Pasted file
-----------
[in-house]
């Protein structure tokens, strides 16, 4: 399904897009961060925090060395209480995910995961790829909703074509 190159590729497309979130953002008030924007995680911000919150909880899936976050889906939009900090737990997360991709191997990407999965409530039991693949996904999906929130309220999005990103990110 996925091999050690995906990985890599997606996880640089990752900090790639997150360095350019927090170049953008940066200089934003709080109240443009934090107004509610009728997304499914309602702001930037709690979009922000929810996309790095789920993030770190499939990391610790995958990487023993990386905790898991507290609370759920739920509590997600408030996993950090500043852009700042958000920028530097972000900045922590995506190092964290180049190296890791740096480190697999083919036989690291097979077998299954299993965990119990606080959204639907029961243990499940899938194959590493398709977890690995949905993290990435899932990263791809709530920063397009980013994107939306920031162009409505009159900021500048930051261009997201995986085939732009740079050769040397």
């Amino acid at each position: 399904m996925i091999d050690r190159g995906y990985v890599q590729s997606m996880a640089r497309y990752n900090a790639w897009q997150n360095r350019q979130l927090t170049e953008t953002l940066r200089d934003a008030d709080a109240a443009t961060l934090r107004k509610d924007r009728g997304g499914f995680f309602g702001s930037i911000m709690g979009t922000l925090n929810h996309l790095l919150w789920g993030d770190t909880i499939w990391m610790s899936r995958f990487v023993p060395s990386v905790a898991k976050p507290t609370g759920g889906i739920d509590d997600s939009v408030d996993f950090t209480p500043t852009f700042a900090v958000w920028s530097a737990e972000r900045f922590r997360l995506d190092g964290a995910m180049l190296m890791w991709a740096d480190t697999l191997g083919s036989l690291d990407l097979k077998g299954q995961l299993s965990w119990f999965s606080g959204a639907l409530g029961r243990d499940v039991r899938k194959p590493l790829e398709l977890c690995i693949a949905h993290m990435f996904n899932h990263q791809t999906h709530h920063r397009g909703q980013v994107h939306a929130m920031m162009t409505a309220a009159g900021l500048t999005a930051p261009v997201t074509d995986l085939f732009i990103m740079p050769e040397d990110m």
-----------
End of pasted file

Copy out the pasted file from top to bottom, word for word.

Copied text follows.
[in-house]
């Protein structure tokens, strides 16, 4: 399904897009961060925090060395209480995910995961790829909703074509 190159590729497309979130953002008030924007995680911000919150909880899936976050889906939009900090737990997360991709191997990407999965409530039991693949996904999906929130309220999005990103990110 996925091999050690995906990985890599997606996880640089990752900090790639997150360095350019927090170049953008940066200089934003709080109240443009934090107004509610009728997304499914309602702001930037709690979009922000929810996309790095789920993030770190499939990391610790995958990487023993990386905790898991507290609370759920739920509590997600408030996993950090500043852009700042958000920028530097972000900045922590995506190092964290180049190296890791740096480190697999083919036989690291097979077998299954299993965990119990606080959204639907029961243990499940899938194959590493398709977890690995949905993290990435899932990263791809709530920063397009980013994107939306920031162009409505009159900021500048930051261009997201995986085939732009740079050769040397």
């Amino acid at each position: 399904m996925i091999d050690r190159g995906y990985v890599q590729s997606m996880a640089r497309y990752n900090a790639w897009q997150n360095r350019q979130l927090t170049e953008t953002l940066r200089d934003a008030d709080a109240a443009t961060l934090r107004k509610d924007r009728g997304g499914f995680f309602g702001s930037i911000m709690g979009t922000l925090n929810h996309l790095l919150w789920g993030d770190t909880i499939w990391m610790s899936r995958f990487v023993p060395s990386v905790a898991k976050p507290t609370g759920g889906i739920d509590d997600s939009v408030d996993f950090t209480p500043t852009f700042a900090v958000w920028s530097a737990e972000r900045f922590r997360l995506d190092g964290a995910m180049l190296m890791w991709a740096d480190t697999l191997g083919s036989l690291d990407l097979k077998g299954q995961l299993s965990w119990f999965s606080g959204a639907l409530g029961r243990d499940v039991r899938k194959p590493l790829e398709l977890c690995i693949a949905h993290m990435f996904n899932h990263q791809t999906h709530h920063r397009g909703q980013v994107h939306a929130m920031m162009t409505a309220a009159g900021l500048t999005a930051p261009v997201t074509d995986l085939f732009i990103m740079p050769e040397d990110m």